On March 28, 1996, the CSE met with the parent. Although the classification of the child as a child with a learning disability was discussed, the CSE deferred making any recommendation about the child’s classification or placement. Two members of the CSE testified at the hearing in this proceeding that the parent was concerned about her daughter’s performance in St. Mary’s, but she did not want to make any significant change in the girl’s placement for the remainder of the 1995-96 school year. However, the parent testified that she had expected the CSE to recommend that her daughter be classified and to prepare an IEP for her (March 5, 1997 Transcript, page 145). She also testified that she didn’t know what an IEP was, and that she wanted a document she could use to compel St. Mary’s to make accommodation for her child’s disability (Ibid, pages 146, 150). In any event, two members of the CSE and the parent prepared an accommodation plan for the child pursuant to Section 504 of the Rehabilitation Act of 1973 (29 USC 794), which was reportedly intended to provide guidance to the child’s teacher in St. Mary’s about dealing with the girl’s learning disability.

        The CSE met again with the parent on June 6, 1996. In the interim since its previous meeting, the school psychologist member of the CSE formally determined that a psychological evaluation was not required (See 8 NYCRR 200.4 [b] [2]). He recommended that the child be allowed to use books on tape, have questions read to her on tests, and be provided with books at her reading level. He indicated that she would need assistance with organization and study skills, and recommended that she not be penalized for misspellings, and that she should be allowed to use a spell checker. The school psychologist further recommended that the girl be given preferential seating in classrooms, and suggested that she would benefit from counseling to reduce her anxiety.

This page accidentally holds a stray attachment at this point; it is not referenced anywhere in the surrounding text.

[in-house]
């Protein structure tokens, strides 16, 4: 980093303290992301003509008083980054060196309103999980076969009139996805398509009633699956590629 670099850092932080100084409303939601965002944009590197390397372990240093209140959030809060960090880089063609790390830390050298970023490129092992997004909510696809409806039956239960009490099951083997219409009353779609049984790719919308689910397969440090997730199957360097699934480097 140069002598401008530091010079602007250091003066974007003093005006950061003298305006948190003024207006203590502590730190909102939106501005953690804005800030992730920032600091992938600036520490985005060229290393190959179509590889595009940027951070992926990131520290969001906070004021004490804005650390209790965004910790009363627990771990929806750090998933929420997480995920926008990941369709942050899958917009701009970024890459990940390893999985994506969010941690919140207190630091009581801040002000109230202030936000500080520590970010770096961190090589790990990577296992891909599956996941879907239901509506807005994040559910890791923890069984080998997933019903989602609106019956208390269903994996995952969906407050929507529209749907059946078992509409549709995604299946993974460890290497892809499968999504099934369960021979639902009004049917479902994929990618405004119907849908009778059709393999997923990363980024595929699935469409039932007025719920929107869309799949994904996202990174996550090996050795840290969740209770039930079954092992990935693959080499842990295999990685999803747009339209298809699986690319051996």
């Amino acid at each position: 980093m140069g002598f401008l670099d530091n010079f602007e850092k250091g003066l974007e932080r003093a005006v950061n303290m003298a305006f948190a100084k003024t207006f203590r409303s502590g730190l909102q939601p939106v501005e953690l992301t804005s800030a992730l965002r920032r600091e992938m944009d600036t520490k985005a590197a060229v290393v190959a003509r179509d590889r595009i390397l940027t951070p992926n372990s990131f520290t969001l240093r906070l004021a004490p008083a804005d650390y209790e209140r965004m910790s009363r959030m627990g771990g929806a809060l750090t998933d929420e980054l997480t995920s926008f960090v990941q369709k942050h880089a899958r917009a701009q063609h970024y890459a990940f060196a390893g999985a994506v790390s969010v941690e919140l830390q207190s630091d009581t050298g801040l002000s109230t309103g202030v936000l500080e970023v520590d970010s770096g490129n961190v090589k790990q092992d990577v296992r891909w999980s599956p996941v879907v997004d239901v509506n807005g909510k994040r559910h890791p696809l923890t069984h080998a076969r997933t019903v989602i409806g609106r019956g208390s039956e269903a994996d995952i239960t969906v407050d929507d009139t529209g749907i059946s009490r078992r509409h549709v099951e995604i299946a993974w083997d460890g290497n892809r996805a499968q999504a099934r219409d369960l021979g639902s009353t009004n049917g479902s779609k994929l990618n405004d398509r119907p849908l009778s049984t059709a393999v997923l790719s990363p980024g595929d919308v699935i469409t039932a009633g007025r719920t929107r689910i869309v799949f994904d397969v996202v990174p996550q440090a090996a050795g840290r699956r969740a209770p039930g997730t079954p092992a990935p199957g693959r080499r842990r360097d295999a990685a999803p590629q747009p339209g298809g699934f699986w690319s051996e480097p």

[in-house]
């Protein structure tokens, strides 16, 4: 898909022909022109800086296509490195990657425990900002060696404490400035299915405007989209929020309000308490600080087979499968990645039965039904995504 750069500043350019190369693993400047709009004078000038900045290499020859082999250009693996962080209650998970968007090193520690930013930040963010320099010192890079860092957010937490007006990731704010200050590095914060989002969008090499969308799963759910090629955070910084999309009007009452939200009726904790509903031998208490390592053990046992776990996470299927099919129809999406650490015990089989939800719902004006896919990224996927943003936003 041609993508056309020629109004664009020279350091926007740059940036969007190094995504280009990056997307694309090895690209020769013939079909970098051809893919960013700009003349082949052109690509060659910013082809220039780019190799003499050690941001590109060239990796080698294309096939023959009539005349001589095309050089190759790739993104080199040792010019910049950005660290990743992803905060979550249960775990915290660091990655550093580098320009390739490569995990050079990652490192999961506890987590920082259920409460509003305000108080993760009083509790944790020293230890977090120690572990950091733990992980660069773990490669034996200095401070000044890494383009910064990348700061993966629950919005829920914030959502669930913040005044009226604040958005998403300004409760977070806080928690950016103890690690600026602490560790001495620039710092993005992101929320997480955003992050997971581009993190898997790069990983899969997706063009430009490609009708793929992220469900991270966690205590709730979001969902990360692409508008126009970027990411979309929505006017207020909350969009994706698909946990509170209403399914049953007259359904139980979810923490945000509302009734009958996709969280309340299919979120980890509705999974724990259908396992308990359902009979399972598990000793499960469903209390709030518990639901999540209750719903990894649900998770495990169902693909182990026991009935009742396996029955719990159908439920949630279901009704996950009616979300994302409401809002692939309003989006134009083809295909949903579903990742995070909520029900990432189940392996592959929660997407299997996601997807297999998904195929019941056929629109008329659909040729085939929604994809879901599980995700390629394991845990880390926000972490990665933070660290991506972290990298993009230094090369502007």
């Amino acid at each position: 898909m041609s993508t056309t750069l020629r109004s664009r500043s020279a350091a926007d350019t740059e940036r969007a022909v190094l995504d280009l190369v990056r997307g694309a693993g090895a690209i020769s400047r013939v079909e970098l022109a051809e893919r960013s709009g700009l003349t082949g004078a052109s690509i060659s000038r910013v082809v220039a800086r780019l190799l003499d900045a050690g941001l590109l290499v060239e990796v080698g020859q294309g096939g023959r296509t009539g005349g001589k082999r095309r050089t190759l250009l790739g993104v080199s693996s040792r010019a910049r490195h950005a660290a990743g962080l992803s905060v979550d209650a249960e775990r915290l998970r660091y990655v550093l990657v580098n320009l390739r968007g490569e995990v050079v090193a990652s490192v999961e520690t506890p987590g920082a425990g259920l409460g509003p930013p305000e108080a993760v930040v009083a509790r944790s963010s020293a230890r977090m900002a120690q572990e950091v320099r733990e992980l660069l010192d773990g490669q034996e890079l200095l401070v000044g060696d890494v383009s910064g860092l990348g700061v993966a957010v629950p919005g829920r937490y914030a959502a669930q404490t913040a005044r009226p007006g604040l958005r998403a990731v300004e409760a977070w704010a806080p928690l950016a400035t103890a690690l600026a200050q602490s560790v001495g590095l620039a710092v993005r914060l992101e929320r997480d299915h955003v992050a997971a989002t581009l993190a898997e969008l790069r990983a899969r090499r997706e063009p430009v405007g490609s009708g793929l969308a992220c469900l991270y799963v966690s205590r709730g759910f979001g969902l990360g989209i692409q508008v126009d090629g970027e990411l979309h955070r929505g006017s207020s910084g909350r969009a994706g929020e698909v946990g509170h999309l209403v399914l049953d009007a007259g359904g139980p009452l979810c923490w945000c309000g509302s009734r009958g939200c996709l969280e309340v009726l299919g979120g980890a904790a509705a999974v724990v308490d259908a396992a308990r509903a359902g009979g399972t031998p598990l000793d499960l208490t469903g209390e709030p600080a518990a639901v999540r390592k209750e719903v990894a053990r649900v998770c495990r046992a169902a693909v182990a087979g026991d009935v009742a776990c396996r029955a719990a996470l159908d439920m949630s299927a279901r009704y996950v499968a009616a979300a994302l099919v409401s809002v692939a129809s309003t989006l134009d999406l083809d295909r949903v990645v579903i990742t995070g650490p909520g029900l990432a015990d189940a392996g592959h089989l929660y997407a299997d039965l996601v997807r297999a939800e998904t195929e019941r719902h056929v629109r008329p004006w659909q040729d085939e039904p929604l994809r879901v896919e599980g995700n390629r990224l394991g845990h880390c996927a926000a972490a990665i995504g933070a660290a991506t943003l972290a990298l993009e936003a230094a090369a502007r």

On June 6, 1996, the CSE recommended that the girl be classified as learning disabled. It also recommended that she be mainstreamed in all of her school subjects, but that she receive direct consultant teacher services (see 8 NYCRR 200.1 [1][1]) for her English course for three hours per week. I note that at the hearing in this proceeding the special education teacher member of the CSE testified that class periods were 40 minutes in length, and that she would have provided direct consultant teacher services to the child in her regular education ninth grade English class five times per week. The CSE also recommended that the child receive 30 minutes of counseling per week, although it did not specify in the IEP whether the child would receive individual or group counseling. The CSE further recommended that the child participate in an "extended day program" in the Albion High School, which was described at the hearing as a 30-minute class of no more than twelve learning disabled ninth grade students, during what would otherwise be the child’s morning homeroom period. The students in the class were to be instructed in the use of various time management and study skills. I note that the IEP should have indicated the amount of time per day the child was to have participated in the extended day program (8 NYCRR 200.4 [c][2][vi]).